Denbighshire council merge could lead to job losses


Kirstie Dolphin

NEIGHBOURING Denbighshire and Conwy councils should merge, a Welsh Government report has recommended.

A report commissioned by local government bosses suggests the 22 Welsh councils should be reduced to 10, 11 or 12 local authorities.

The Williams Commission report, published on Monday has put forward three broad recommendations for the future of local government in Wales with all suggesting the councils merge.

The proposed shake-up comes 18 years after the last round of local government reorganisation, when Denbighshire, Flintshire, Wrexham and part of Conwy replaced the old two-tier system of Clwyd County Council and district councils.

A spokesman for Denbighshire County Council said: “The council is of the view that the public sector should concentrate its efforts on improving leadership, culture and performance rather than divert its attention to large scale reorganisation of public services.

“Denbighshire is a strong council with many good and excellent features, including strong political and officer leadership and high performing services. Reorganisation would risk a drop in performance, with no obvious advantages for Denbighshire residents.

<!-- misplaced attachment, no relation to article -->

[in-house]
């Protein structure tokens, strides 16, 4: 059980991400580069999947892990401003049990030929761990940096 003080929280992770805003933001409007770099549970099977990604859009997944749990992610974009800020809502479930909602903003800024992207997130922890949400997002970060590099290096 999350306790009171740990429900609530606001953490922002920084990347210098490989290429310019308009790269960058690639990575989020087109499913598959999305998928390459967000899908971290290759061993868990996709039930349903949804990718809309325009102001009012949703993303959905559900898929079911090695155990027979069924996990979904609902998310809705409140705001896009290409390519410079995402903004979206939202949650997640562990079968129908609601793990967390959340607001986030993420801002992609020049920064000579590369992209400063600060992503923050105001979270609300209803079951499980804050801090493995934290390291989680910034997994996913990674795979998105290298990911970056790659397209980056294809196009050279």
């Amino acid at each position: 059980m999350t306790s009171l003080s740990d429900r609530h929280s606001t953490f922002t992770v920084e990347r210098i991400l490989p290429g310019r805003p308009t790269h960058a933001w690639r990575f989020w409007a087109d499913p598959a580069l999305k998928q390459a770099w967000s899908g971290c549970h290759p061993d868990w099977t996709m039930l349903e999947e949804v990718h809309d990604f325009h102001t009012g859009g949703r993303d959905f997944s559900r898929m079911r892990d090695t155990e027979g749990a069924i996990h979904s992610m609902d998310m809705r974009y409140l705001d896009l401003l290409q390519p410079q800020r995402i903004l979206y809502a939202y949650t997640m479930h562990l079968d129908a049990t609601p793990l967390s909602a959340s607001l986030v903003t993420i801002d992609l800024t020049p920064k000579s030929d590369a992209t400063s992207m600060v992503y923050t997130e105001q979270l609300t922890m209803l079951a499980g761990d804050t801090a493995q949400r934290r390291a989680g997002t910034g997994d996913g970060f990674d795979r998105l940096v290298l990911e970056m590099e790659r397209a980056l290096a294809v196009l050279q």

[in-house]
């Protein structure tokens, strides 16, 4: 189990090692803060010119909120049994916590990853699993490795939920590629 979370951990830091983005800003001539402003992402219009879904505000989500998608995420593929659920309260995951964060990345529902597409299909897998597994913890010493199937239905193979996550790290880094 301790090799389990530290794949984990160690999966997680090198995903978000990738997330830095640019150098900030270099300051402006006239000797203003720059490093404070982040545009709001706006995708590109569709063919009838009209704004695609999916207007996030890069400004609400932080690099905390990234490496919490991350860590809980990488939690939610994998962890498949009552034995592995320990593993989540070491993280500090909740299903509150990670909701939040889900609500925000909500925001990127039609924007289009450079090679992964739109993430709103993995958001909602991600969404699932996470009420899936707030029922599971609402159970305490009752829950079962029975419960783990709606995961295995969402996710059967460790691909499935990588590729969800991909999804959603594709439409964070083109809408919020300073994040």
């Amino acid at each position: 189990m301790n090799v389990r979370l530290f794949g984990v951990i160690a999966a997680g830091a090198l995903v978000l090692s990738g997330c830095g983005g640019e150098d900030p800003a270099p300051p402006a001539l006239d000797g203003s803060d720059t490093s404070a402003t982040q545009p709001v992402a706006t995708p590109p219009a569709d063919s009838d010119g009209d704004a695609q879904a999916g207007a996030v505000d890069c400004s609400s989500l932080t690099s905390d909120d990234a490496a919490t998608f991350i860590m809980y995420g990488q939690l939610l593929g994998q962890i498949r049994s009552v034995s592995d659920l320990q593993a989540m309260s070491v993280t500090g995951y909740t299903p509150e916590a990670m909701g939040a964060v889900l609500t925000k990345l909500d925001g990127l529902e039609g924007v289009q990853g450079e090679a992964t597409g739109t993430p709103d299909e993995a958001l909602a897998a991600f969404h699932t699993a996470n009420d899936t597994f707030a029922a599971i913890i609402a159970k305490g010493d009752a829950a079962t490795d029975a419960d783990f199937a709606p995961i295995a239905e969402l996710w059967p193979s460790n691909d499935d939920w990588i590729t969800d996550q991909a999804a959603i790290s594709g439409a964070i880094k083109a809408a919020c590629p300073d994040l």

“The council is therefore in favour of retaining the status quo as far as the county's boundaries are concerned.

“However, the council recognises that local government reorganisation is a real possibility.”

The council had argued that any less than three authorities for North Wales would be a mistake, as it would mean major disruption to services, a distancing of local government from the electorate and a deterioration of services.

Denbighshire council will now consider the report and look at possible implications for the county.

Denbigh councillor Colin Hughes said: “With a merger jobs will be lost and in an area that does not have a big private sector to secure jobs, that could be a huge a loss.

“My main concern is for Denbigh and the economy, will the town still have the council offices, there are a significant amount of people that work there which feeds into the town.

“Also how many people will each councillor represent, will we be able to represent everyone adequately.”

The report estimates annual savings nationally of £60m to £80m but will cost £80m to £100m upfront, including severance payments to staff, and consolidating salaries.

A Welsh Local Government Association report said the plans could see 15,000 job losses across Wales.

Llandyrnog councillor Merfyn Parry said: “It was inevitable we will have change and there is more in common in our areas of agriculture, tourism than we would have with our neighbours Flintshire and Wrexham.

“I would like to see the possible three new councils working closer, it has got to be the way forward.

“My concerns are what's the cost and who will fund this massive change. There is also concerns all round regarding job losses and in times of uncertainty people reduce there spending which is not good for the local economy.”

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